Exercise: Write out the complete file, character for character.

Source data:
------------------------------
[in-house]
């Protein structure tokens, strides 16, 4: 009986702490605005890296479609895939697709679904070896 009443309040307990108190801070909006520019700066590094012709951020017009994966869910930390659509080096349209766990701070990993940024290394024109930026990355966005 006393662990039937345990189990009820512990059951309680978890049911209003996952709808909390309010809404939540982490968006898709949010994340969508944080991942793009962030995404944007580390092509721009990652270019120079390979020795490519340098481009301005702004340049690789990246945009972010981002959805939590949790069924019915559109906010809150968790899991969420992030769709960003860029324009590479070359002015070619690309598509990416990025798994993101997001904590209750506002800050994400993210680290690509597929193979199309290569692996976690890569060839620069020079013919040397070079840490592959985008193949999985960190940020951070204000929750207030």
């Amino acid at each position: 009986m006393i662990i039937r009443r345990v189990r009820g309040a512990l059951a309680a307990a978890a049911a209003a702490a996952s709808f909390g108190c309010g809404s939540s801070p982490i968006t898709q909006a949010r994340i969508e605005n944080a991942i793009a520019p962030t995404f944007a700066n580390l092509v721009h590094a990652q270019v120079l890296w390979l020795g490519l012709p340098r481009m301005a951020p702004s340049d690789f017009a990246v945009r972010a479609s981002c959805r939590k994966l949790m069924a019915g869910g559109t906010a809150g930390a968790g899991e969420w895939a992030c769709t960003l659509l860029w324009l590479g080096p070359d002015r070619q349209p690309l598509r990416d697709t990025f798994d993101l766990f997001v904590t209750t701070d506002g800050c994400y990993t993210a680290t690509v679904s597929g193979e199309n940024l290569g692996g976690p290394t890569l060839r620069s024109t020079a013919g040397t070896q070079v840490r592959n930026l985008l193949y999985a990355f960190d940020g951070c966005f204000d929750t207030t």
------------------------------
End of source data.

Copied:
[in-house]
């Protein structure tokens, strides 16, 4: 009986702490605005890296479609895939697709679904070896 009443309040307990108190801070909006520019700066590094012709951020017009994966869910930390659509080096349209766990701070990993940024290394024109930026990355966005 006393662990039937345990189990009820512990059951309680978890049911209003996952709808909390309010809404939540982490968006898709949010994340969508944080991942793009962030995404944007580390092509721009990652270019120079390979020795490519340098481009301005702004340049690789990246945009972010981002959805939590949790069924019915559109906010809150968790899991969420992030769709960003860029324009590479070359002015070619690309598509990416990025798994993101997001904590209750506002800050994400993210680290690509597929193979199309290569692996976690890569060839620069020079013919040397070079840490592959985008193949999985960190940020951070204000929750207030």
């Amino acid at each position: 009986m006393i662990i039937r009443r345990v189990r009820g309040a512990l059951a309680a307990a978890a049911a209003a702490a996952s709808f909390g108190c309010g809404s939540s801070p982490i968006t898709q909006a949010r994340i969508e605005n944080a991942i793009a520019p962030t995404f944007a700066n580390l092509v721009h590094a990652q270019v120079l890296w390979l020795g490519l012709p340098r481009m301005a951020p702004s340049d690789f017009a990246v945009r972010a479609s981002c959805r939590k994966l949790m069924a019915g869910g559109t906010a809150g930390a968790g899991e969420w895939a992030c769709t960003l659509l860029w324009l590479g080096p070359d002015r070619q349209p690309l598509r990416d697709t990025f798994d993101l766990f997001v904590t209750t701070d506002g800050c994400y990993t993210a680290t690509v679904s597929g193979e199309n940024l290569g692996g976690p290394t890569l060839r620069s024109t020079a013919g040397t070896q070079v840490r592959n930026l985008l193949y999985a990355f960190d940020g951070c966005f204000d929750t207030t």